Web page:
Boston restaurants face rising cost pressures

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Boston restaurants face rising cost pressures

Establishments like The Mission Bar and Grill in Roxbury have had to adapt to rising costs in order to keep their doors open.

Establishments like The Mission Bar and Grill in Roxbury have had to adapt to rising costs in order to keep their doors open.

Aidan McGovern

Establishments like The Mission Bar and Grill in Roxbury have had to adapt to rising costs in order to keep their doors open.

Aidan McGovern

Aidan McGovern

Establishments like The Mission Bar and Grill in Roxbury have had to adapt to rising costs in order to keep their doors open.

Aidan McGovern, deputy city editor

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After nearly 200 years of service, Faneuil Hall’s iconic Durgin-Park restaurant closed its doors for good Jan. 12 after management announced the decision just a week earlier.

The news is the latest in a string of citywide restaurant closings, one of five in the past month, including spots from Back Bay to Cambridge. Not all of the recent closings include establishments with the same lifespan as Durgin-Park, however, as restaurants like Cultivar closed after just over a year in business.

Durgin-Park, known for its traditional New England-style food and surly service, closed in light of what restaurant manager Kenneth Thimothee said were “financial reasons including an increased minimum wage,” as reported by The Boston Globe.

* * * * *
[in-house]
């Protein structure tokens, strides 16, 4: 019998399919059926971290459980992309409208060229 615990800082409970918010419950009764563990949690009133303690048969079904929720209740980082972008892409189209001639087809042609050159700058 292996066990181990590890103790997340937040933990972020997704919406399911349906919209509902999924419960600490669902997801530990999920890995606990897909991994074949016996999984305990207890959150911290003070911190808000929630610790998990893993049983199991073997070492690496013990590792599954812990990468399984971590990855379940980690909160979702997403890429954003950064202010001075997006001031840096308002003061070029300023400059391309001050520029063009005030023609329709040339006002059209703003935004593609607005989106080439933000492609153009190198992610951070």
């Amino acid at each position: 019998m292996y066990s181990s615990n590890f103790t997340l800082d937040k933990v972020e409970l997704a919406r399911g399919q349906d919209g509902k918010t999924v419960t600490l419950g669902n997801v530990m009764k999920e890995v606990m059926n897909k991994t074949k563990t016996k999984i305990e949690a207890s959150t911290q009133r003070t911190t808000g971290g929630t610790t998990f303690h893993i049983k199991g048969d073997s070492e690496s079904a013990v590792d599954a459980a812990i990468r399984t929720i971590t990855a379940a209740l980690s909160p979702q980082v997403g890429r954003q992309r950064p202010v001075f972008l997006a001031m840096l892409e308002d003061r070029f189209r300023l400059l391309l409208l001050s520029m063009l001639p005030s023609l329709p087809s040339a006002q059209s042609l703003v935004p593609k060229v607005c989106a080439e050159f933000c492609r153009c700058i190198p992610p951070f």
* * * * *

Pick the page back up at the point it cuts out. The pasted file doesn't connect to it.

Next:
The current discussion of the factors that are ultimately responsible for a restaurant’s demise or its success has yet to lead to any one particular business model for the future of Boston’s dining industry. What is clear, however, is that some of the challenges Durgin-Park and others faced in their last days are also ongoing problems for local restaurants.

In the face of an ever-changing cultural landscape accompanied by skyrocketing rent, rising food costs and growing competition, how do local establishments plan to survive and prosper in the industry?

“I think as a restaurateur you need to know the demographic you’re going into before you even open up the place,” said Zach Semeta, a 32-year-old restaurant manager at The Mission Bar and Grill, a spot wedged on the corner of Huntington Avenue and Tremont Street. “You really have to know your price points … It’s really important to be aware of all the things that go into a restaurant: your costs [and] your labor.”

High rent costs, something Semeta said may have been the final nail in the coffin for Durgin-Park, seem to be a concern shared by others in the business.

“It’s the rent,” said John O’Brien, a bartender of seven years at The Mission, regarding what he says is the driving force behind many of the closures. “It’s expensive … even around here … I have a son who lives nearby, it’s not cheap,” O’Brien said.

Mission Hill is no stranger to closures, as places like Grub, the sister restaurant to Huntington Avenue’s Penguin Pizza, closed in Oct. 2017.